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Wolf administration issues universal testing order for all Pennsylvania nursing homes

All nursing homes are required to complete initial baseline testing for COVID-19 by no later than July 24, the governor's office said Monday.
Credit: WPMT

HARRISBURG, Pa. — The Wolf Administration issued an order Monday requiring all Pennsylvania nursing homes to complete initial baseline testing by no later than July 24, and released updated testing guidance to all long-term care facilities across the state.

“Our goal with implementing this universal testing in nursing homes is to rapidly detect asymptomatic positive residents, manage their care and prevent further transmission of COVID-19 in these living settings,” Secretary of Health Dr. Levine said in a press release. “We are working tirelessly to include all long-term care facilities in this strategy as soon as possible. 

"At this point, we are able to successfully expand testing and support to all staff and residents to further protect those in nursing homes across Pennsylvania.”

Between May 11 and May 26, the department implemented a universal testing pilot project in five LTCFs across the commonwealth. The department is also working closely with additional facilities to implement universal testing by providing testing supplies, access to the Bureau of Laboratories and staffing support through the National Guard to train and assist with swabbing.

Thus far, over 75 LTCFs completed widespread testing, and the number of tests in LTCFs has increased 48 percent over the last two weeks, bringing the percent of positive cases in this population to its lowest level since the start of the outbreak, the department said.

Additionally, the department shared further information on the testing requirements and frequently asked questions on order.

The updated testing guidance the department issued to all long-term care facilities brings a renewed focus on:

  • Keeping COVID-19 out of the facility by testing all staff and residents; 
  • Detecting cases quickly with facility-wide testing when a new case in a resident or health care professional is found; and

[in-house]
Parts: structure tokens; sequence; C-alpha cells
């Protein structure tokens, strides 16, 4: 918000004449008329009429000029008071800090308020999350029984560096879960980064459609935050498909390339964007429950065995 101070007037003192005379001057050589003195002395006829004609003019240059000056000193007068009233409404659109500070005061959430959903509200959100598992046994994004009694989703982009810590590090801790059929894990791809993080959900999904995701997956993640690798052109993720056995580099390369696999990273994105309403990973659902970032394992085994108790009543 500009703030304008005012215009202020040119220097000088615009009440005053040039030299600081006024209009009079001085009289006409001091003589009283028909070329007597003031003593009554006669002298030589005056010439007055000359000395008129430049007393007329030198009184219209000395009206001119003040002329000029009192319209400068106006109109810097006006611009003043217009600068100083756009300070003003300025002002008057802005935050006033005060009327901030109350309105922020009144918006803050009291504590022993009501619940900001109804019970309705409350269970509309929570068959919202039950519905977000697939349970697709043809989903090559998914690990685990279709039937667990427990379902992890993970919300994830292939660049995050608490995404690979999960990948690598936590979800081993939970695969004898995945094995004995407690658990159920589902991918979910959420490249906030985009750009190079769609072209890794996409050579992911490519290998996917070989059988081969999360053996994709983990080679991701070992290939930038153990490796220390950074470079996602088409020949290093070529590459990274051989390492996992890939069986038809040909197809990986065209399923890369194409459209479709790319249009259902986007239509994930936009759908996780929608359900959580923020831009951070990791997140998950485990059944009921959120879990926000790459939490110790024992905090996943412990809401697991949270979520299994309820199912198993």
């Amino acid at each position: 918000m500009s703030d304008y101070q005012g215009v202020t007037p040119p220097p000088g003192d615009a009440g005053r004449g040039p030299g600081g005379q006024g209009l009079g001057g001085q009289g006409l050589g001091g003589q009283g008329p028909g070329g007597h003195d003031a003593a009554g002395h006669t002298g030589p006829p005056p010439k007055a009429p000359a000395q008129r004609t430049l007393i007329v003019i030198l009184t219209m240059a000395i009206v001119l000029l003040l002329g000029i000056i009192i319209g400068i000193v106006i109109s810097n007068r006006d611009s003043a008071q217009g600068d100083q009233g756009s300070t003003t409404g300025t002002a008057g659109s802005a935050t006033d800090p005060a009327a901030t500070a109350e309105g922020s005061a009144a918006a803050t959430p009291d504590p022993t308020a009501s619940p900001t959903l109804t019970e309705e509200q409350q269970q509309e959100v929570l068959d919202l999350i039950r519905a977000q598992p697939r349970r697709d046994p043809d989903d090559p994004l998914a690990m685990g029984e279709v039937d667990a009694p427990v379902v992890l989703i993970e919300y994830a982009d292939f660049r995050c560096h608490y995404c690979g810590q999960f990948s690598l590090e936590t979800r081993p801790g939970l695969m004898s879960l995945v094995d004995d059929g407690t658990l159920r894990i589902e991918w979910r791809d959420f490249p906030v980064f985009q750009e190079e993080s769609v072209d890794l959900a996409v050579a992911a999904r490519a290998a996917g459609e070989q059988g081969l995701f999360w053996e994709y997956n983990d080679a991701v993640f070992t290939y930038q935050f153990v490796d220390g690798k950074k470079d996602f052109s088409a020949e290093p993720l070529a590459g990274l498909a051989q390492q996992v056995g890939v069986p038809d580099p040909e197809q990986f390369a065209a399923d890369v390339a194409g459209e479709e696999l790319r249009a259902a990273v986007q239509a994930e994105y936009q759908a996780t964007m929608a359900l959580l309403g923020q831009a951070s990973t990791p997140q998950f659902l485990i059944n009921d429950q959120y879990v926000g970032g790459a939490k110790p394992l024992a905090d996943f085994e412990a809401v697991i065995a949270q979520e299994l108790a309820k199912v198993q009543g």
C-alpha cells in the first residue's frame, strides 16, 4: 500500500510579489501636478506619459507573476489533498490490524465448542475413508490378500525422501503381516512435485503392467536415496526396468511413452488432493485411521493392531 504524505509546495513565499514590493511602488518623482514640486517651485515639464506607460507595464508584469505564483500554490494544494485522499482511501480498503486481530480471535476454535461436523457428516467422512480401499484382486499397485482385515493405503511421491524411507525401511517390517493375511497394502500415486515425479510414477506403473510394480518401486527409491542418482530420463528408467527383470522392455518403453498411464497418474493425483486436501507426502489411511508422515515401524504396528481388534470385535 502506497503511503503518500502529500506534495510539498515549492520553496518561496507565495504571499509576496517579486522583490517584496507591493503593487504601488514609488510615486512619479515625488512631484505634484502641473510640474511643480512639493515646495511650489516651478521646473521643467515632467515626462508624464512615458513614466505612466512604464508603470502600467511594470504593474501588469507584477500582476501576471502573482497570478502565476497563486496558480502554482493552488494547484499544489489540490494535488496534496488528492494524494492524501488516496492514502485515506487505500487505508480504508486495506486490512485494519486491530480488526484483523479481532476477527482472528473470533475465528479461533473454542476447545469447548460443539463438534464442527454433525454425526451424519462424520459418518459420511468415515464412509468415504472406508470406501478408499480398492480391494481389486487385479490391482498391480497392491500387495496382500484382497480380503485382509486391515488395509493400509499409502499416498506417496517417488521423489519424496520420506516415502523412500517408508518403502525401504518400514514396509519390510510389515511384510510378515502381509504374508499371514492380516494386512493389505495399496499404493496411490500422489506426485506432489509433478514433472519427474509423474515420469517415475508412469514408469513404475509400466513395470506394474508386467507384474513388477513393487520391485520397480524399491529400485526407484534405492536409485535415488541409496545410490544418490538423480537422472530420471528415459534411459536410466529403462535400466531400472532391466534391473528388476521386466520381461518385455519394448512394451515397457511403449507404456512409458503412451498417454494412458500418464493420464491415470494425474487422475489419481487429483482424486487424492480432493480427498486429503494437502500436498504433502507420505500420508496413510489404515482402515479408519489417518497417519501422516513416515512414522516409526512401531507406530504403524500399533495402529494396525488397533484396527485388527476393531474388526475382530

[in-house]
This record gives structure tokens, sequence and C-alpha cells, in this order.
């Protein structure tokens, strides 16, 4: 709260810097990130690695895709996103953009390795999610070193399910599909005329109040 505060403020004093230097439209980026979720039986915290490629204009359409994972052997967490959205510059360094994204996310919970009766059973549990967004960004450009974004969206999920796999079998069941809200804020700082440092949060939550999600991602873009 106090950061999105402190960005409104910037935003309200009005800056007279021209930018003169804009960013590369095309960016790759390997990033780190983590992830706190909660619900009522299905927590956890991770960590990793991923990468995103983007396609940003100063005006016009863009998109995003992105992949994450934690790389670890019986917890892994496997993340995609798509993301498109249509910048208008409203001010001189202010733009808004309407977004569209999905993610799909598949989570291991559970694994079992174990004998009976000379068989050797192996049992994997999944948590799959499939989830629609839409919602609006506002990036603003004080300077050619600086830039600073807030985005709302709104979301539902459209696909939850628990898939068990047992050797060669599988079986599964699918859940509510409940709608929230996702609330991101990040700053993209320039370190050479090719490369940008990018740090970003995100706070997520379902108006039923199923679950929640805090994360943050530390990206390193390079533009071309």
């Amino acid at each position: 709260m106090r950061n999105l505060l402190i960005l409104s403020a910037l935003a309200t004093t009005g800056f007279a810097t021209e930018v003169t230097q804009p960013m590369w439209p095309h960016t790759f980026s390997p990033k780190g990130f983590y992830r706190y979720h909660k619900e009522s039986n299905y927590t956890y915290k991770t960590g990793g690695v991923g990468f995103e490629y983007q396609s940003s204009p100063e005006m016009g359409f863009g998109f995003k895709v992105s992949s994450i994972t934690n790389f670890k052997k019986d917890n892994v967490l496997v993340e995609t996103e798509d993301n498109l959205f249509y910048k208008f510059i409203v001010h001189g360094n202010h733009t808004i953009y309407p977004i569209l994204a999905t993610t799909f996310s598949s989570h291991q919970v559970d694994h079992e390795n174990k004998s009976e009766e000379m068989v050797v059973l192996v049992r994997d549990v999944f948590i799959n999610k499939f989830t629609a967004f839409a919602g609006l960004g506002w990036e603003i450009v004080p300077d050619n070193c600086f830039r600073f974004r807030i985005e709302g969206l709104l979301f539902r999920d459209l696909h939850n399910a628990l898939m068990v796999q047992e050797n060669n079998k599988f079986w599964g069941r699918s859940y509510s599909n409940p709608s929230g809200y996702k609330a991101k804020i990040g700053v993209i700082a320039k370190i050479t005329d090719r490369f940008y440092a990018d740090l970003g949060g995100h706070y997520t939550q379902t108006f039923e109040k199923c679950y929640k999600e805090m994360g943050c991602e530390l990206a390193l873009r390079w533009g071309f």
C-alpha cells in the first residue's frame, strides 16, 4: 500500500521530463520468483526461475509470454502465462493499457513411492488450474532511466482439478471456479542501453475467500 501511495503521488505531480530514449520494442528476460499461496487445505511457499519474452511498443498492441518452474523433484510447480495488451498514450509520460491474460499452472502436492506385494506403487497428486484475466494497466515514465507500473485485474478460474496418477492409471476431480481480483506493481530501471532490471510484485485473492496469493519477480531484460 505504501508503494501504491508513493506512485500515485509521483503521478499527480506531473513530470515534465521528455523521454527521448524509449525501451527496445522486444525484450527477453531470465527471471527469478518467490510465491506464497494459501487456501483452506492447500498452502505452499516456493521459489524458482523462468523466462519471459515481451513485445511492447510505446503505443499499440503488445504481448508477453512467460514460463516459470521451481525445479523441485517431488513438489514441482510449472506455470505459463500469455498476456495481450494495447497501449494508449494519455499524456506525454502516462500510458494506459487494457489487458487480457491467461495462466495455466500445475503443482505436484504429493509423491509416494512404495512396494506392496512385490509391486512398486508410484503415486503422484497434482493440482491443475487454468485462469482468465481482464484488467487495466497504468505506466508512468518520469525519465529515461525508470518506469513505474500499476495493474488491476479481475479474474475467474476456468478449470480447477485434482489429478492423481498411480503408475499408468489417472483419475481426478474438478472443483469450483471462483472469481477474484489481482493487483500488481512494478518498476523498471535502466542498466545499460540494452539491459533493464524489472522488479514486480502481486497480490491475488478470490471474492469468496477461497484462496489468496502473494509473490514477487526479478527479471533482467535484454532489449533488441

• Stopping the spread by continuing weekly testing of all residents and staff through at least 14 days since the most recent positive result.

For the purposes of the updated testing guidance, long term care facilities include, but is not limited to, skilled nursing facilities, personal care homes, assisted living residences, community residential rehabilitation services, long-term structured residence, residential treatment facility for adults and intermediate care facilities.

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The Wolf Administration’s strategy to protect residents of LTCFs focuses on ensuring resident safety through education, resources and testing; preventing and mitigating outbreaks; and working in partnership with other state agencies, municipal and county health departments and LTCFs.

As of June 5, the department has deployed these mitigation efforts to further stop the spread of COVID-19 and best protect residents and staff of LTCFs:

  • Pushed out over 1,870 shipments of PPE to date, which has included 167,674 gowns, 131,700 face shields, 792,000 gloves, 2,632,280 N95s masks and 881,700 surgical masks.
  • Deployed 55 Pennsylvania National Guard Strike Teams to 27 different LTCFs.
  • Responded to 100 percent of outbreaks, defined as one or more confirmed positive case among- staff or residents, in LTCFs.
  • Provided advice and consultation on infection control and outbreak response to facilities and, where needed.
  • Collaborated, partnered and received report from local, state, and federal resources, along with contracted support from ECRI.

Through the collaborations and partnerships with ECRI and Patient Safety Authority, the department provided infection control and technical assistance to over 100 and 90 different LTCFs, respectively. 

The Educational Support and Clinical Consultation Program team has provided clinical guidance, advice on infection control strategies, and clinical needs identification to over 250 facilities.

“Throughout this pandemic, we have worked tirelessly to provide the most up-to-date and accurate information,” Levine said. “It is essential that nursing homes are providing complete and accurate data to the department so we can collect that information and inform the public. We are committed to working with each facility to ensure they have the support needed to provide high quality care to their patients.”

The long term care facility data mandated by the department includes the number of cases, number of employee cases and number of deaths that have occurred at each facility. Facilities who are not reporting, or not reporting properly, have been assisted to ensure the data is being shared properly. As testing becomes more widespread, it is important that all facilities report all necessary information.

For facilities with less than five in any of the collected data points, the information is redacted to protect patient confidentiality at that facility. If a facility does not have any COVID-19 cases or deaths, it will still be shown on the spreadsheet.

More information on data reporting requirements for nursing home facilities can be found here.

Source: Pennsylvania Department of Health